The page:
Here is another photo of the AAF memorial. The man on the left is Robert Rivers. He was an American Spitfire pilot whose plane ran out of fuel in North Africa. He made a forced landing behind enemy lines, crashed and was captured by German paratroopers. He and another POW almost made their getaway in Rome when their German guard left them to purchase some oranges.

Robert is on the left side of the photo, while John Roten, a friend of both Robert and Emmet is on the right. If you look closely, you'll see a German ferret in the left side of the picture to the right of the trees. When I enlarged the photo on my scanner I was able to verify the ferret had a shovel in his hand and he was poking at the earth, undoubtedly looking for signs of tunnel activity.

blog_rivers.JPG

#12 disneydave

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Posted 20 July 2007 - 06:41 PM

I am extremely saddened to report my friend Emmet Cook Sr. passed away this past Sunday, July 15th, 2007, at 10am. His funeral was yesterday.

He had many health problems, but at age 89 he lived a full life. While we never met in person we became good friends via the phone and he shared some great stories with me over the years.

I take comfort in the fact he is in a better place now, probably sharing a beer with the members of his flight crew that pre-deceased him.

#13 General Apathy

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Posted 02 December 2008 - 01:33 AM

Hi Dave, Jeez, I don't know how I missed all this thread the first time around, I have just sat here enthralled reading Emmett Cooks life story and fantastic photographs. He appeared to be the sort of guy you would have liked to be friends with, and for you he was a friend.

It's sad to think that these people die, as we all do, but what a life some of them lived.

Cheers ( Lewis )

#14 disneydave

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Posted 02 December 2008 - 07:10 AM

Thanks for the kind comments Ken, appreciate it.

I was thinking that when I have some more time I will post some more images out of Emmet's YMCA log - he was a fantastic artist. His son donated his diary to the Air Force Academy in Colordao.

I also have a great story to tell about Lt. Colonel Dan Sjodin...his unit, the 831st Bombardment Squadron, received a Disney-designed insignia of Timothy Mouse atop a B-24 with a bomb in his hand - Dan joined the Minnesota National Guard as a Bugle Boy when he was but 16. By age 23 he was the C.O. of the 831st with 36 B-24s and all the associated crew under his command. Just a fascinating story which I will try and post this month.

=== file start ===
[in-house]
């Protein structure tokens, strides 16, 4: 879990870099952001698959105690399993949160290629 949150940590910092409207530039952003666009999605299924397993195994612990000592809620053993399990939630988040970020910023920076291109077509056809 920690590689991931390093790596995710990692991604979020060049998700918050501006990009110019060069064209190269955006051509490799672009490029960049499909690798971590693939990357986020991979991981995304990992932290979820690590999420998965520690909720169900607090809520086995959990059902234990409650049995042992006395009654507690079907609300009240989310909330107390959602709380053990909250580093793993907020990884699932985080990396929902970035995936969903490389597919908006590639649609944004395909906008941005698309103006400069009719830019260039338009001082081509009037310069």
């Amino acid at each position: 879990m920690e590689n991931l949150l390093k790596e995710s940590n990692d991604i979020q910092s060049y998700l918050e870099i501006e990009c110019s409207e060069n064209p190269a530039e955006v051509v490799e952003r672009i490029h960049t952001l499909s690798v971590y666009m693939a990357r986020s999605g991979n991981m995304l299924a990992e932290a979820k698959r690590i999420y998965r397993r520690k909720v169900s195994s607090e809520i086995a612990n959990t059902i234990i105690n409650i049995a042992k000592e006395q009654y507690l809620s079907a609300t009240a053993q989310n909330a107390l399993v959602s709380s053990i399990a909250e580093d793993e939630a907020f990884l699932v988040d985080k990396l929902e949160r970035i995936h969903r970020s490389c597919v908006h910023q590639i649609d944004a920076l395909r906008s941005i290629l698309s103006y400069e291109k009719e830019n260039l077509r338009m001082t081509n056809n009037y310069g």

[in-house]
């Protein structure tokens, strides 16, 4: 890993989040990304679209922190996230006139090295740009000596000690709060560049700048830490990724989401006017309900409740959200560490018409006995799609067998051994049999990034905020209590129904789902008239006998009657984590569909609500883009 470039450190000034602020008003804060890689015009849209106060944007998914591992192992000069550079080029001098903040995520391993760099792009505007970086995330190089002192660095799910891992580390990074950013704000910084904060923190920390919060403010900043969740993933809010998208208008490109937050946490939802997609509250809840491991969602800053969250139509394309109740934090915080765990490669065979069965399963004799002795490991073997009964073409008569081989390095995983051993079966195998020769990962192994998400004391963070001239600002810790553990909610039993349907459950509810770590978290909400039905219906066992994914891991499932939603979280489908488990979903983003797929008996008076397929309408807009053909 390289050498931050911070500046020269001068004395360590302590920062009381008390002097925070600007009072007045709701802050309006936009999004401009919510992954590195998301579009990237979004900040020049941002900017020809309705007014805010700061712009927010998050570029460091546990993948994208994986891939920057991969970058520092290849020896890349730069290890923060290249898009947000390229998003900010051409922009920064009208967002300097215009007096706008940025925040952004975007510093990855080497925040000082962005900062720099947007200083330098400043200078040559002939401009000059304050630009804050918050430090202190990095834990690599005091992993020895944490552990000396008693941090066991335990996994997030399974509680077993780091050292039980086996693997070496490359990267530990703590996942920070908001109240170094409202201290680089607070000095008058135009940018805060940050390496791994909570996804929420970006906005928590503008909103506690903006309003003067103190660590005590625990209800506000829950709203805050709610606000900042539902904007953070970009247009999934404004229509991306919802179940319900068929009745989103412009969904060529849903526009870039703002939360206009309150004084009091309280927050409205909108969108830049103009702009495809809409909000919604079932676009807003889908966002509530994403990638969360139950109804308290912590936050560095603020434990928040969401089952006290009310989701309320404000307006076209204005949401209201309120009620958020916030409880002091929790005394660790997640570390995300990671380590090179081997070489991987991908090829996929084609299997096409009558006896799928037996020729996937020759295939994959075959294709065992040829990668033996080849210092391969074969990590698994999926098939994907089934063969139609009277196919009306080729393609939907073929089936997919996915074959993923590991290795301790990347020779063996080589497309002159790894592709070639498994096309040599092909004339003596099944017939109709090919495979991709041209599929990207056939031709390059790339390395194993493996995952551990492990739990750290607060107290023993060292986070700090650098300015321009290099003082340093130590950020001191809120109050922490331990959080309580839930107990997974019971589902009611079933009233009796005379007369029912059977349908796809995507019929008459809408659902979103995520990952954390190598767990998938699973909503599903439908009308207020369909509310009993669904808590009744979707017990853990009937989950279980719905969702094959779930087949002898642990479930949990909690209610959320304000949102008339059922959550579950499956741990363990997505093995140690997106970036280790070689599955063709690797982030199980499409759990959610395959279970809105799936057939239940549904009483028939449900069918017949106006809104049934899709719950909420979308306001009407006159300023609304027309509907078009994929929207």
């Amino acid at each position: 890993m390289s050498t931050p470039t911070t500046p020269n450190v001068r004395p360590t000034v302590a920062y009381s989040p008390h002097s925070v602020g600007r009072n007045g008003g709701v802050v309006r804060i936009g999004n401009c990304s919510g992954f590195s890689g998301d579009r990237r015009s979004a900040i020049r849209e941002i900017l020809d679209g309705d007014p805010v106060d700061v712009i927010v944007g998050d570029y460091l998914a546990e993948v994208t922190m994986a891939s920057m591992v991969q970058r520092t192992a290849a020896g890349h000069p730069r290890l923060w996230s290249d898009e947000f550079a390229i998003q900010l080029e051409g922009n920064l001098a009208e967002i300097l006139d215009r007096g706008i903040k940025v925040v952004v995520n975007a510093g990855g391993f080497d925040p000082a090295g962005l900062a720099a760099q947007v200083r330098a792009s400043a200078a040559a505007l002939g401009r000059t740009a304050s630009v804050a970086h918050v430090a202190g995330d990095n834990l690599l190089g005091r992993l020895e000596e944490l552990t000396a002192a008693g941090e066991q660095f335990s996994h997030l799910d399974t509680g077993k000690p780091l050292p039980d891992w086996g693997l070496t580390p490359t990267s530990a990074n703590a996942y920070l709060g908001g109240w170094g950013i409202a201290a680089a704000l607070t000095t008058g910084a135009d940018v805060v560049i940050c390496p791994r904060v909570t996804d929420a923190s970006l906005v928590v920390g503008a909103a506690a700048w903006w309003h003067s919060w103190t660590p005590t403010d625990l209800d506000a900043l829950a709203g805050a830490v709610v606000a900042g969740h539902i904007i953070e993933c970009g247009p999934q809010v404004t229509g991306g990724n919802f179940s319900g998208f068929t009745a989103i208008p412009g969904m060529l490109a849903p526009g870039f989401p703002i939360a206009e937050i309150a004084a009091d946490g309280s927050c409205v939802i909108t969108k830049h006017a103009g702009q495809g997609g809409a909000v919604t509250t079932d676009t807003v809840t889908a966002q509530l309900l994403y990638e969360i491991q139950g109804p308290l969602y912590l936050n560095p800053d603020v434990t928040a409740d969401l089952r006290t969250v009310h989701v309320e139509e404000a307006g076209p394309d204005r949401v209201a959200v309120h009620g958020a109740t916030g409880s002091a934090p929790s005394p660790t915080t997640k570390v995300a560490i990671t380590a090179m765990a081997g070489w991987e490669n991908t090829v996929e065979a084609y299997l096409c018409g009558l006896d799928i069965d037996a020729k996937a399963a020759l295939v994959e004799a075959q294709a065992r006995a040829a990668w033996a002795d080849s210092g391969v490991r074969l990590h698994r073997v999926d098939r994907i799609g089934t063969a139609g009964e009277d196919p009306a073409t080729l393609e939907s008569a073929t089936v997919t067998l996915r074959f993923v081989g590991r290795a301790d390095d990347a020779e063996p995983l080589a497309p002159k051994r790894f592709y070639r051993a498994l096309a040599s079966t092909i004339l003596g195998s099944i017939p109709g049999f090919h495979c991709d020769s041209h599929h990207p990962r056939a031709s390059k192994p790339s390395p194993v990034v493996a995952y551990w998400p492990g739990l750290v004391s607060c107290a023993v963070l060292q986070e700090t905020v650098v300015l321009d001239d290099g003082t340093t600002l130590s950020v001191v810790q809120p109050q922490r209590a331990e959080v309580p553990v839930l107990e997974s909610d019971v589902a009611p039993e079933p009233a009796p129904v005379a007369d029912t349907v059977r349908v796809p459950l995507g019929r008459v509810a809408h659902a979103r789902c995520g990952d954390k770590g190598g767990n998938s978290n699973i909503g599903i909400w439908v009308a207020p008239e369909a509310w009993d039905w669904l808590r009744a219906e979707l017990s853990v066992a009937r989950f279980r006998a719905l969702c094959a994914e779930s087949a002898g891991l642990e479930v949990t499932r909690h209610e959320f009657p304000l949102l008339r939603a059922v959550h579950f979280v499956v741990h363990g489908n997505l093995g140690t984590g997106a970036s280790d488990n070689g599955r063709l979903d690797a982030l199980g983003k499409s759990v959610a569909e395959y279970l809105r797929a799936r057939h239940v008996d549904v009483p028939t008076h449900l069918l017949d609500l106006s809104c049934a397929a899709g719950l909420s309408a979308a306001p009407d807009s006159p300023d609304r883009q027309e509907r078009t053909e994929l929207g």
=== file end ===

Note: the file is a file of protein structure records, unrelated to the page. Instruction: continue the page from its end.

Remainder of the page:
Cheers!

David

#15 disneydave

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Posted 21 December 2008 - 10:46 PM

Here's a Christmas card Emmet designed while at Luft III. He gave this to me several years ago.

card_front.jpg



#16 disneydave

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Posted 21 December 2008 - 10:48 PM

And here is the inside of the card. Dedmond was a fellow POW who had written a poem about a fanciful flying machine. I can't put my finger on the poem right now, but when I come across it I'll be sure to post same.

card_inside.jpg



#17 Ewartniece

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Posted 09 January 2009 - 03:29 PM

Emmet served as a Bombardier aboard a B-17F named Holey Joe. The plane earned its nickname during a raid on Lille, after which the bomber had to make an emergency landing at an airstrip near the Cliffs of Dover with two dead engines and two wounded crew. After surveying the damage their ship had absorbed, one of the crew exclaimed, "Holey Joe!" The name stuck.

This is a photo of 2nd Lt. Emmet Cook, taken in England in 1942.

wdgtwcookportrait.JPG

In November 1942, "Holey Joe" and her crew were reassigned to General Doolittle's 12th Air Force in North Africa. On March 22, 1943, Emmet and his fellow crew were assigned to a replacement B-17 named Junior. Holey Joe was grounded with mechanical problems.

The day’s mission was a raid on the harbor at Palermo Italy. Emmet said, “Our crew was with the 352d Squadron of the 301st Bomb Group flying out of North Africa. [The raid] on shipping at the Palermo, Sicily Harbor...was my 32nd mission. Several ammo ships were blown out of the harbor.”

Junior and several of her crew would not survive the raid on Palermo. The B-17 was hit by flak. The bomber’s left wing caught fire and eventually tore-off, sending the plane into a spin. Five men including the pilot, co-pilot, engineer, radio operator and ball turret gunner were trapped and perished in the crash.

Emmet was able to bail out. “[I] had a rough landing in cactus as large as Texas cactus. [I] was captured by six goat herders, one with a gun. [They were] all very scared. The older one with the gun spoke broken English. He acted very nervous and scared. Later that evening they turned me over to the military.” The other two survivors included the Waist Gunner and the Navigator.

Emmet was incarcerated at Stalag Luft III, taking up residence in Block 108 in the North Compound. “I was impressed how well the senior RAF officers and USAAF officers were organized. I played on the championship softball team [and] did a lot of oil painting and cartooning in books. [I] ran about five miles every day, weather permitting, around the circuit. [I] stayed busy and in top physical condition despite the lack of food.”

The young Bombardier eventually joined the Camp’s Escape Committee and helped plan what would later be known as the “Great Escape.” Emmet recalled, “[My duties were to] map the camp and locate blind sports for gardens and a place to dispose of sand [from the tunnels.] [I] stayed busy working with Flight Lieutenant Brian Evans on maps. I thought [the escape] was a very dangerous idea and had it not been for an air raid that night in Berlin, causing the light to go out in the tunnel, the British would have emptied the camp. But, as it turned out, [the air raid] may have saved many lives.”

The following image shows the postcard Emmet mailed home to his mother in June 1943, informing her he was now a POW. The letter arrived home in Texas on August 30, 1943.

wdgtwluft3postcard.JPG